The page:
Due to their convenience and immediacy, anecdotal evidence suggests some mobile voucher campaigns see redemption rates of up to 60 per cent. In comparison, marketers estimate that electronic direct mail yields only a 1 to 30 per cent response rate, and below 3 per cent for direct mail sent through traditional channels such as snail mail.

Together with lower cost and greater relevance, higher response rates make a compelling business case for mobile loyalty programs.

What will happen next?

The mass distribution of text messages, ‘SMS broadcasting’, was an important first step for marketers to adapt to customers’ mobile lifestyle. After all, all mobile phones are SMS enabled, and text messages the lowest common denominator, and hence the most effective mobile marketing tool. But are we really living up to today’s customer expectations? In the long term, will the mass distribution of promotional text messages really increase customer loyalty and reduce attrition?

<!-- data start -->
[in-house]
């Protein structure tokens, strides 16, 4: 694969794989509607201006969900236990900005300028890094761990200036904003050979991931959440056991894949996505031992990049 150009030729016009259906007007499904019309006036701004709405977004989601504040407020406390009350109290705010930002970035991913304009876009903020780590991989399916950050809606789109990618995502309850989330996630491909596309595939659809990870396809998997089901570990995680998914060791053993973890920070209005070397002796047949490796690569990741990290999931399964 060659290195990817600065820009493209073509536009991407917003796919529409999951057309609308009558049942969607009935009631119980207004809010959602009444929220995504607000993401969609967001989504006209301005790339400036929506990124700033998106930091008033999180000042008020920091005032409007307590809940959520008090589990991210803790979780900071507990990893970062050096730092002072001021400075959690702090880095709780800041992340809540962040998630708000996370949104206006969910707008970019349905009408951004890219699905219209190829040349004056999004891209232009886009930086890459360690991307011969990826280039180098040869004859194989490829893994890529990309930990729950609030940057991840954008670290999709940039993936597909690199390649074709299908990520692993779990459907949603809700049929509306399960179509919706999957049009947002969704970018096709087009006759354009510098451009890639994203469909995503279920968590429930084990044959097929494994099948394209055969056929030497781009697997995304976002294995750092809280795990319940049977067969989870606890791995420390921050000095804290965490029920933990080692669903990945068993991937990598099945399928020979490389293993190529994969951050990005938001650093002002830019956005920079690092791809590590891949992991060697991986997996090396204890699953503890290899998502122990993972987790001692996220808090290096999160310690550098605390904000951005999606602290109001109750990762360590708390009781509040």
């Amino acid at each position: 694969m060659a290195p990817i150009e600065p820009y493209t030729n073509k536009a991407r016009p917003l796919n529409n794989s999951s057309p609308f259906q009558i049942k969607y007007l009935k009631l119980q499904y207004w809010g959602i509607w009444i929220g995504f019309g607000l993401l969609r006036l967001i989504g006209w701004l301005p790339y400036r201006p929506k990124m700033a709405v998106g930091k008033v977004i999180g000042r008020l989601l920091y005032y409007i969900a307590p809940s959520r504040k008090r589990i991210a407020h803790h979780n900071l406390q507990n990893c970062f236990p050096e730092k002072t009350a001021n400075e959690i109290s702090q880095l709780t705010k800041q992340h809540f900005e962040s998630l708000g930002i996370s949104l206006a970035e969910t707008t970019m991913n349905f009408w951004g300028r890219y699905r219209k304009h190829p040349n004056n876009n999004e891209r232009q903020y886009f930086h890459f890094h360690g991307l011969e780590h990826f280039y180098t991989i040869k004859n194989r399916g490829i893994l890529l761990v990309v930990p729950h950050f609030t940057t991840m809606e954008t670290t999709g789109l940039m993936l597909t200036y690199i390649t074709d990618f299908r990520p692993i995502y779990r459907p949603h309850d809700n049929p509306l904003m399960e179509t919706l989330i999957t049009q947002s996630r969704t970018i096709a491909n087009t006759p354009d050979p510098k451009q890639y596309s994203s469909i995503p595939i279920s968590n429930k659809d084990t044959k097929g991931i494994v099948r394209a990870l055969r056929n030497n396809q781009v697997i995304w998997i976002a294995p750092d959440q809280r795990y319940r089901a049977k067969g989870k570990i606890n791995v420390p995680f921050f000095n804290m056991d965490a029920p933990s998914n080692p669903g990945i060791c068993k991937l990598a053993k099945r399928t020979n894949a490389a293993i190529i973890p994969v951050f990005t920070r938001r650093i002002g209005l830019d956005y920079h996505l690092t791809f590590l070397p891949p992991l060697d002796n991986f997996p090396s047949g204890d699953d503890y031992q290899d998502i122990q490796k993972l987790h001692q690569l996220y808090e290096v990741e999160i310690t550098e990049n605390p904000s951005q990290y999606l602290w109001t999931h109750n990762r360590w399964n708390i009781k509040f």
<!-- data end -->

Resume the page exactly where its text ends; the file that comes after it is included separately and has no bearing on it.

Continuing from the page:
Much of the today’s SMS broadcast treats SMS like mass media. Messages are not personalized and are often irrelevant to the recipient. Why treat all customers alike when the mobile phone is personal? Why broadcast at a fixed time when different customers are shopping at different times? The key to the long-term brand success lies in a campaign’s level of customization.

The ideal would be to create a one-on-one conversation with each and every customer through the mobile channel. The ultimate goal should be to build a long-term relationship with your customers throughout the product lifecycle.